A contrarian might find reasons to be disgruntled about Saturday at Saratoga: Bustin Stones scratched from the Vanderbilt; there was a little too much adolescent behavior in the backyard; yet again, there were periodic deluges that soaked anyone not under cover (and clearly we are not going to be permitted to go more than forty-eight hours without a major rainstorm).
But anyone with a horse racing soul found redemption in two races: the Go for Wand and the Whitney.
Ginger Punch looked majestic in the paddock—what a pro! Beautifully proportioned, Ernie pointed out that she lacks the muscular intimidation of Rags to Riches but looks simply perfectly built, assembled for the dual purpose of looking fabulous and running like the champion that she is.
And run like a champ she did; as Ernie, Railbird, and I watched the race, one or the other of us would say every few seconds, “She’s got no room!” “Where’s she gonna go?” “She’s bottled up!” Mike Welsch reports in the Daily Race Form that Frankel says that Bejarano “panicked”; from our view, he looked cool and patient as he waited, moved, waited again, knowing that the room would come and that when it did, he’d have more than enough horse left to win the race.
As Ginger Punch pulled away, I felt awed as I seldom do when I watch a race; race fans complain about the mediocrity of horses in big races, but anyone at Saratoga yesterday had to acknowledge this mare’s greatness. I wanted to applaud as she pulled away in the stretch, and I think I did. I’ve never been a huge Ginger Punch fan, but her performance yesterday was a tour de force.
I have, however, been a fan of Nick Zito’s for as long as I’ve followed racing, and thus, while I bet a bunch of exactas on the Whitney, all I really wanted was for Commentator to win. Zito used to train the Whitney horses; he loves New York stakes races; and all week, he talked about how much he wanted his horse to take this race at age 7 and enter the echelon of older horses winning Grade I’s.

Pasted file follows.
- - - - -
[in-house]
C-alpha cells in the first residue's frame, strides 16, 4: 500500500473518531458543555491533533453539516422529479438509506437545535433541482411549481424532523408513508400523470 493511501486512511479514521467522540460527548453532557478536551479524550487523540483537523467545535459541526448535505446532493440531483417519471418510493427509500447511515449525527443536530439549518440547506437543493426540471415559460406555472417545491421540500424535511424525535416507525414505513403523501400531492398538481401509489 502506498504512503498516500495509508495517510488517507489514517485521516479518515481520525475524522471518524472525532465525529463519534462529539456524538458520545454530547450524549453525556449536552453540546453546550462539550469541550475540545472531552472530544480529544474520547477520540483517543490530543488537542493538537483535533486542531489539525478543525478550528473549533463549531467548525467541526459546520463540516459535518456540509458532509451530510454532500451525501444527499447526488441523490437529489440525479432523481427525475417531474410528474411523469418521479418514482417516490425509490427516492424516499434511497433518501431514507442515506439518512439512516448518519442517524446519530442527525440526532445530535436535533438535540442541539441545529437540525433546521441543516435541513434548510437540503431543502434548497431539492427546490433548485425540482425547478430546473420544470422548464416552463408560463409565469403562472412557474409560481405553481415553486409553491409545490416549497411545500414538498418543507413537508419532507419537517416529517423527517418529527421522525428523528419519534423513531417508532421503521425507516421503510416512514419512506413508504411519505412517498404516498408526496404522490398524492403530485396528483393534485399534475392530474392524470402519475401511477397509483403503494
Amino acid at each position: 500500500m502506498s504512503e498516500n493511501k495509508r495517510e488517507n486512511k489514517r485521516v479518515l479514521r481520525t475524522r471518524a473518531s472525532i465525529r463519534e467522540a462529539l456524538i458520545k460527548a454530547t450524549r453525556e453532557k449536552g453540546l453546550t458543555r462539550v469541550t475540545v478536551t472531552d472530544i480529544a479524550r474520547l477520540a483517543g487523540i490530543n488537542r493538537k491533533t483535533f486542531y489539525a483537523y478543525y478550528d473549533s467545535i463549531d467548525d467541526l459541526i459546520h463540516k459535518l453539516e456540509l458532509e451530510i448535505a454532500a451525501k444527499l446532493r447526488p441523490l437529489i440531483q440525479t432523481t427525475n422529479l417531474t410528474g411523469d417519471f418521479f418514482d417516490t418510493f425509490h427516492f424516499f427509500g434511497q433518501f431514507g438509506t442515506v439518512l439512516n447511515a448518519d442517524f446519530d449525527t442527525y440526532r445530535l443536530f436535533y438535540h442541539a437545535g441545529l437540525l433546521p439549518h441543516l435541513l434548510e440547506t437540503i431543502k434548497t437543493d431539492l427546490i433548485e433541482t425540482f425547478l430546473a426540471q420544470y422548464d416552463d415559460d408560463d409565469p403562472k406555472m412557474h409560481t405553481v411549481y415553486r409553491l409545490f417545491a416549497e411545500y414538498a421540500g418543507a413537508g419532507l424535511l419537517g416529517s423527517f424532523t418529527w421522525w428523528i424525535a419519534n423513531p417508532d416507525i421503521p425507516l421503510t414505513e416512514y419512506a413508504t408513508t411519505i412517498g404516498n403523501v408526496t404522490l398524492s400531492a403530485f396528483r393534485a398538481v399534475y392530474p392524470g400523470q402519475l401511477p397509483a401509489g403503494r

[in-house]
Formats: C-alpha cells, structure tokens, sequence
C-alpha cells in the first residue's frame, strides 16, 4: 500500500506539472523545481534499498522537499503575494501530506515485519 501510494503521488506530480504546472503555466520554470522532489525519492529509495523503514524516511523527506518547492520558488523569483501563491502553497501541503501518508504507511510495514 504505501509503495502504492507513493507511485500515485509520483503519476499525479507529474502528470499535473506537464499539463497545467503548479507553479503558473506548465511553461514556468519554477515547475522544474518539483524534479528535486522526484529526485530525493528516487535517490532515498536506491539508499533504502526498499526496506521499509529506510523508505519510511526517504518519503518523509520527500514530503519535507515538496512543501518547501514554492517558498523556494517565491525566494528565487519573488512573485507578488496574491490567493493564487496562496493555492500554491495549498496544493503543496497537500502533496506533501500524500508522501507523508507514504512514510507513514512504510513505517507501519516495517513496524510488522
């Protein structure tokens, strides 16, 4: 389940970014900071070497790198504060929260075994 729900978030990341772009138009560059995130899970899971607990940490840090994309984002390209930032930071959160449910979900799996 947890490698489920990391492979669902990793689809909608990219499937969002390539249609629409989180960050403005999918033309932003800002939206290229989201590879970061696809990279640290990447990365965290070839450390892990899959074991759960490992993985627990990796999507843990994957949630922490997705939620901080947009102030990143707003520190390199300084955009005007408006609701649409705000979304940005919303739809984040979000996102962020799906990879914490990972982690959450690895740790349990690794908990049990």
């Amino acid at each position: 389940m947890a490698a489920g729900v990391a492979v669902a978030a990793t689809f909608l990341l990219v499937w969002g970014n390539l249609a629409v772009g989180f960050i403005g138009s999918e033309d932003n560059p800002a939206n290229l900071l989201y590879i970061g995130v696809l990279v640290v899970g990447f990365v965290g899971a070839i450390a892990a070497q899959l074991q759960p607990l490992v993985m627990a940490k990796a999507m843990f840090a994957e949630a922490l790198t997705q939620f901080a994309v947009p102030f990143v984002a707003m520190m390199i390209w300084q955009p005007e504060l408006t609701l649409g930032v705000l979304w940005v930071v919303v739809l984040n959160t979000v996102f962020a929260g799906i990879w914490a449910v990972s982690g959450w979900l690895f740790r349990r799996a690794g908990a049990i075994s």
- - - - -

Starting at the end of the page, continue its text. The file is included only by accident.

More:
Solar Flare looked impressive in the paddock; though a little antsy, he looked strong and fit, and I thought he might be sitting on a big race. Quite wrong about that, I was.
Commentator looked great, too, but to be honest, next to Solar Flare, he looked small, a little dull, and old. I was not feeling sanguine as I watched them in the paddock, and as Railbird reported yesterday paddock-side, Ernie, excellent eavesdropper that he is, heard Zito’s instructions to John Velazquez: “You gotta come out.” Zito looked pretty relaxed, as did Johnny V; along with Commentator, they were three Saratoga pros taking on one of our greatest races.
If Ginger Punch’s rivals appeared determined to make winning the race as difficult as possible for her, Commentator’s did exactly the opposite, appearing to want to hand the gelding the race. Velazquez and Commentator did indeed come out and were permitted to get away with running the first quarter in 24.16; though the pace picked up after that, Commentator raced uncontested on the lead, with no other horse seriously challenging him. For the second race in a row, a Spa veteran and one of the horses whose connections have let him stick around proved his mettle, to the delight of many in the crowd, including this fan, who was as happy about a race outcome as I can remember being recently. And nope, I didn’t use Student Council in my exactas.
Unlike Ginger Punch, who had to fight through much of the race for striking position and whose victory was seriously in doubt until late in the race, Commentator did it his way, and he made it look easy. I was shocked that not a single jockey challenged his lead until it was much too late, and while I don’t know whether this son of Distorted Humor now joins the ranks of Kelso and Forego, his performance yesterday was the second stunning success of the afternoon.
The rain had begun to come down pretty seriously before the Go for Wand; it rained off and on through the rest of the afternoon (and into the evening—driving home after dinner, I encountered flooding in Saratoga that I’ve never seen before; intersections had turned into lakes), but by the end of the Whitney, the sun was out even though raindrops were coming down, and somewhere, we knew, though we couldn’t see it, there was a rainbow over Saratoga.